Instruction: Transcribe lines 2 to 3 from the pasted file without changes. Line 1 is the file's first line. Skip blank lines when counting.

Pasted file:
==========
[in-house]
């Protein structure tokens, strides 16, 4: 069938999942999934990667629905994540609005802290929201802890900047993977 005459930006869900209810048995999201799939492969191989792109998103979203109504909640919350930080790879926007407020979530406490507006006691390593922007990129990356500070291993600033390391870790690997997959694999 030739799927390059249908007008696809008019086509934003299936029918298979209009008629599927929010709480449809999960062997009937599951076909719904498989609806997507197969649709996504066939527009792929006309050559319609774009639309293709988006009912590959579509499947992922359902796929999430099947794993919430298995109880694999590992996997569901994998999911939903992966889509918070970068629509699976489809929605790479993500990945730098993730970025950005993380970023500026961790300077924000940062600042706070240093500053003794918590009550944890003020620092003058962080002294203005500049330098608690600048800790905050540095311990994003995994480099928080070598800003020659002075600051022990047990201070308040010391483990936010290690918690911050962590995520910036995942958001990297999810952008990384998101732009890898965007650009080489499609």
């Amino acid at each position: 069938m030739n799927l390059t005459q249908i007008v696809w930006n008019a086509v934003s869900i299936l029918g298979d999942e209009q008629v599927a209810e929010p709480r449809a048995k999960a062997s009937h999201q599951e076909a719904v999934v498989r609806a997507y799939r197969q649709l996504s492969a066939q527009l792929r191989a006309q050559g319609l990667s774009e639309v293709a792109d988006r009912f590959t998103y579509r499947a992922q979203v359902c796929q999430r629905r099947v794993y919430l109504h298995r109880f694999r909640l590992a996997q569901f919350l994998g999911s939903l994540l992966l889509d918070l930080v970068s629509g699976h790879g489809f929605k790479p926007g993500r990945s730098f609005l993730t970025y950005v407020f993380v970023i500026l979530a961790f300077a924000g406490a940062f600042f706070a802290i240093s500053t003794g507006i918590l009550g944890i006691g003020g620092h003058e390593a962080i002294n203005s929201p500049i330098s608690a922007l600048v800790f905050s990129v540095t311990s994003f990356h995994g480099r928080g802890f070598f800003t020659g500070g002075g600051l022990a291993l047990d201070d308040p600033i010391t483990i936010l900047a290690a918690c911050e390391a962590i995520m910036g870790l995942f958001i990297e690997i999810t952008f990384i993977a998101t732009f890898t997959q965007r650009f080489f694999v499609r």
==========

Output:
């Protein structure tokens, strides 16, 4: 069938999942999934990667629905994540609005802290929201802890900047993977 005459930006869900209810048995999201799939492969191989792109998103979203109504909640919350930080790879926007407020979530406490507006006691390593922007990129990356500070291993600033390391870790690997997959694999 030739799927390059249908007008696809008019086509934003299936029918298979209009008629599927929010709480449809999960062997009937599951076909719904498989609806997507197969649709996504066939527009792929006309050559319609774009639309293709988006009912590959579509499947992922359902796929999430099947794993919430298995109880694999590992996997569901994998999911939903992966889509918070970068629509699976489809929605790479993500990945730098993730970025950005993380970023500026961790300077924000940062600042706070240093500053003794918590009550944890003020620092003058962080002294203005500049330098608690600048800790905050540095311990994003995994480099928080070598800003020659002075600051022990047990201070308040010391483990936010290690918690911050962590995520910036995942958001990297999810952008990384998101732009890898965007650009080489499609």
């Amino acid at each position: 069938m030739n799927l390059t005459q249908i007008v696809w930006n008019a086509v934003s869900i299936l029918g298979d999942e209009q008629v599927a209810e929010p709480r449809a048995k999960a062997s009937h999201q599951e076909a719904v999934v498989r609806a997507y799939r197969q649709l996504s492969a066939q527009l792929r191989a006309q050559g319609l990667s774009e639309v293709a792109d988006r009912f590959t998103y579509r499947a992922q979203v359902c796929q999430r629905r099947v794993y919430l109504h298995r109880f694999r909640l590992a996997q569901f919350l994998g999911s939903l994540l992966l889509d918070l930080v970068s629509g699976h790879g489809f929605k790479p926007g993500r990945s730098f609005l993730t970025y950005v407020f993380v970023i500026l979530a961790f300077a924000g406490a940062f600042f706070a802290i240093s500053t003794g507006i918590l009550g944890i006691g003020g620092h003058e390593a962080i002294n203005s929201p500049i330098s608690a922007l600048v800790f905050s990129v540095t311990s994003f990356h995994g480099r928080g802890f070598f800003t020659g500070g002075g600051l022990a291993l047990d201070d308040p600033i010391t483990i936010l900047a290690a918690c911050e390391a962590i995520m910036g870790l995942f958001i990297e690997i999810t952008f990384i993977a998101t732009f890898t997959q965007r650009f080489f694999v499609r």